Models for examining the growth of corals should look more closely at the polyps, says a new study published in The Journal of Theoretical Biology.
A team of computational biologists from the University of Amsterdam say that although biologists know that growth in colonial stony corals is down to the collective behaviour of individual polyps laying down calcium on the colony's exoskeleton, existing growth models for corals look at the polyps as a single continuous surface.
To prove their point, the team created a computational model which looked at each polyp on the colony. Each polyp could take up resources, deposit calcium, create new polyps and die, and the model was also capable of spontaneous branching, just like a real coral.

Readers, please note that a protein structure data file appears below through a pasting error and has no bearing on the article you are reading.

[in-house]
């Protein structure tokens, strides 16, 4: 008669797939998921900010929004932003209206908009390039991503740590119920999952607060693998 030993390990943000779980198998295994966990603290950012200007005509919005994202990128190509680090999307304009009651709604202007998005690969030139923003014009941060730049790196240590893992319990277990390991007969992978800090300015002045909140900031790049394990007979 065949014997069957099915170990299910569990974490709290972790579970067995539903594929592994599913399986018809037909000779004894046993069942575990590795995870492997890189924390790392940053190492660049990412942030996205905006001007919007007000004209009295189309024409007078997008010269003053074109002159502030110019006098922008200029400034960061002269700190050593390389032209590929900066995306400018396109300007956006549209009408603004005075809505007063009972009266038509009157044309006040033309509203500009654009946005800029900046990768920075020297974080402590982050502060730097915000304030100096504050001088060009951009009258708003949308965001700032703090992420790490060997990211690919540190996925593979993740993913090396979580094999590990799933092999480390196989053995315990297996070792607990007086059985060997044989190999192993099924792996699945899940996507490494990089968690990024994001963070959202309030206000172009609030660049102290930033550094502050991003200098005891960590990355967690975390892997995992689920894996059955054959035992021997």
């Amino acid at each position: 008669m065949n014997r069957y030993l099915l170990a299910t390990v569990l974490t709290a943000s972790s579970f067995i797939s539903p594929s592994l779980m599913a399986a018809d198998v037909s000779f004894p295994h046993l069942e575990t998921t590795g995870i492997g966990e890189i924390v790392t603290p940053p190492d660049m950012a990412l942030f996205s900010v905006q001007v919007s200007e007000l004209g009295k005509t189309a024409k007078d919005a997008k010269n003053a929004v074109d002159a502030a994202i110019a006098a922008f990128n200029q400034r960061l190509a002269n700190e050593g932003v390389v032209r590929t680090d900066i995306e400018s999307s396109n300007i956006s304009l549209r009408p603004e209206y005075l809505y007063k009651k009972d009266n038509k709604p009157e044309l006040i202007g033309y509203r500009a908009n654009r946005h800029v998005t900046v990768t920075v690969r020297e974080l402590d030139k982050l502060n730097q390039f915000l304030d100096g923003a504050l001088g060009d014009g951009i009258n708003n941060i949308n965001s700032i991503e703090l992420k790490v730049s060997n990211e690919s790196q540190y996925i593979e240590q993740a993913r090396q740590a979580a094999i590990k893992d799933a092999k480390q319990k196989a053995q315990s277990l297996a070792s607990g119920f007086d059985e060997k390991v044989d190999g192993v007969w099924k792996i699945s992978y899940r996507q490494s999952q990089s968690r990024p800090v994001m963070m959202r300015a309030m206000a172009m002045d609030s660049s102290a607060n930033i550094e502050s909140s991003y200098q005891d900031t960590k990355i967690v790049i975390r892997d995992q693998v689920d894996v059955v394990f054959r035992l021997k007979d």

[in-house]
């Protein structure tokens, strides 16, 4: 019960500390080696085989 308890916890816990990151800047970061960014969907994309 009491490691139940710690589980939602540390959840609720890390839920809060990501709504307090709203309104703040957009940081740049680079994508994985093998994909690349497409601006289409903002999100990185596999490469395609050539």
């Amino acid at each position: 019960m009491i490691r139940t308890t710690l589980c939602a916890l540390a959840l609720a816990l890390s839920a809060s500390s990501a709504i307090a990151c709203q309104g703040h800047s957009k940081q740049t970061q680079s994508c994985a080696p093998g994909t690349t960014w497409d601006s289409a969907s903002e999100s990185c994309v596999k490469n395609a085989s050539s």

The computer simulation suggests that branching is caused by a "polyp fanning effect" where polyps on a convex surface have a competitive advantage over their counterparts on flat or concave bits of the coral colony.
The team says that the influence of specific polyps on a colony can alter the branching pattern and the shape of the entire colony as well as its growth. Branch thickness and growth-form compactness, for example, appears under the model to be due to the spacing of polyps.
If you have broadband you can view some of the team's stunning rotating Virtual Reality Markup Language (VRML) models in MPEG format on their website.
For more information see the full paper: Merks RM, Hoekstra AG, Kaandorp JA, Sloot PM. (2004) - Polyp oriented modelling of coral growth. J Theor Biol. 2004 Jun 21;228(4):559-76.